If you used a graphic designer/publisher’s designer, how involved were you during the creative process for your cover?
Every publisher is different, but Carina Press sent me a two-page questionnaire, asking me to list themes, mood, important images and to give samples of covers which I liked. What they came back with blew me away! I love the haunted look of the CARRIER cover. I think they did a fabulous job.

Do you belong to a critique group? Have they helped improve your writing?
I must confess I have never been a part of a formal critique group. I have a couple writerly friends who sometimes reads my work and offers notes – but we don’t meet regularly and we don’t always have time to read each other’s work which is why we’ve kept the arrangement so informal. It’s also the reason why I wanted an editorial agent. Honestly, my schedule is so crazy I’m not sure I could be in a critique group. Sometimes I barely have time to handle my own stuff, much less offer a critique of value on someone else’s baby.  It deserves respect and time. I have ample respect, but lack time at the moment. But as I always say, never say never.

Do you outline your story or just go where your muse takes you?
I’m an outliner, through and through. I wrote the first fifty or so pages of CARRIER without an outline, just kind of flying by the seat of my pants. But after that I was afraid the story would lag or wander away from me, so I wrote an outline for the rest. It’s like a security blanket for me.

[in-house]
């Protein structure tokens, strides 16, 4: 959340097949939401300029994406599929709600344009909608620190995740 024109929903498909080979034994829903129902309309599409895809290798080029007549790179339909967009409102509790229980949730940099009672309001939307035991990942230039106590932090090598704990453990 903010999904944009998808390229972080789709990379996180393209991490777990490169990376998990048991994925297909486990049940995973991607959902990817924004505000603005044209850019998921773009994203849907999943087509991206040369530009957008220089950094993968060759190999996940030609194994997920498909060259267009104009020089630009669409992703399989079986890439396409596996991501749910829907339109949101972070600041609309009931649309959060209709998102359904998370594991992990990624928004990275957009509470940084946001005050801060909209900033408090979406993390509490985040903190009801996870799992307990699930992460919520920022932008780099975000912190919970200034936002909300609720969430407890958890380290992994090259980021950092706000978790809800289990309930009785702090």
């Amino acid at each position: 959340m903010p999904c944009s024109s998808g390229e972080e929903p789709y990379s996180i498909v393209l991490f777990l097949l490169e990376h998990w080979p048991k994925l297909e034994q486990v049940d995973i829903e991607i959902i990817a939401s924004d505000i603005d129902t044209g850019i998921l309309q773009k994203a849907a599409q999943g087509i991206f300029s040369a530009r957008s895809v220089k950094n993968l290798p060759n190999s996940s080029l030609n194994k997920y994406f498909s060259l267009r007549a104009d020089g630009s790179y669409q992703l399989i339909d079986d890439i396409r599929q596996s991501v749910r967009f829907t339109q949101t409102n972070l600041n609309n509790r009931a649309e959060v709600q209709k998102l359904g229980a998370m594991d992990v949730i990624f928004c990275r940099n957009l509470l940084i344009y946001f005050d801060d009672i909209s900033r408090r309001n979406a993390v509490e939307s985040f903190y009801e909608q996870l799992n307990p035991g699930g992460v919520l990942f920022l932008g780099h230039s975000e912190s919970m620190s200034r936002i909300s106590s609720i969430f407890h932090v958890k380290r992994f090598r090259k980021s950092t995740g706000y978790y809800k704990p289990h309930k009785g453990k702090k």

What kinds of marketing [twitter, facebook, blog, forums] are you involved with for promoting your book(s)?
I’m all over the place, for better or worse. I Twitter: @WriteforCoffee, probably too much. I have a professional Facebook page:, but I could probably spend more time there. I have a blog that serves as a kind of newsletter:, a Tumblr: and I’ve just started a formal newsletter as well – which I haven’t quite figured out yet. Plus I belong to a New Adult Authors group on Facebook. Social media I’ve got covered! But I try not to pester too much in those areas with marketing. I must admit if I follow an author on Twitter, I don’t want to get bombarded with links: “Buy my book! Buy my book!” It gets old really quickly, especially when most of the people I follow are authors and they are ALL doing that. So I try and keep it more social (it is SOCIAL media after all, not MARKETING media) and market through networking, writer conferences, the book trailer: , cover reveals, and blog tours.

Some fun facts about you, which do you prefer – dogs or cats? Chocolate or vanilla? Coffee or Tea? Talk or Text? Day or Night?
Cats. Chocolate. Coffee. Text. Night.

Tour wide giveaway
Open INTL - Ends July 22nd
--20 $ Amazon gift card
--3x eBook copies of Carrier
--20x Carrier t-shirts with Auberge pens.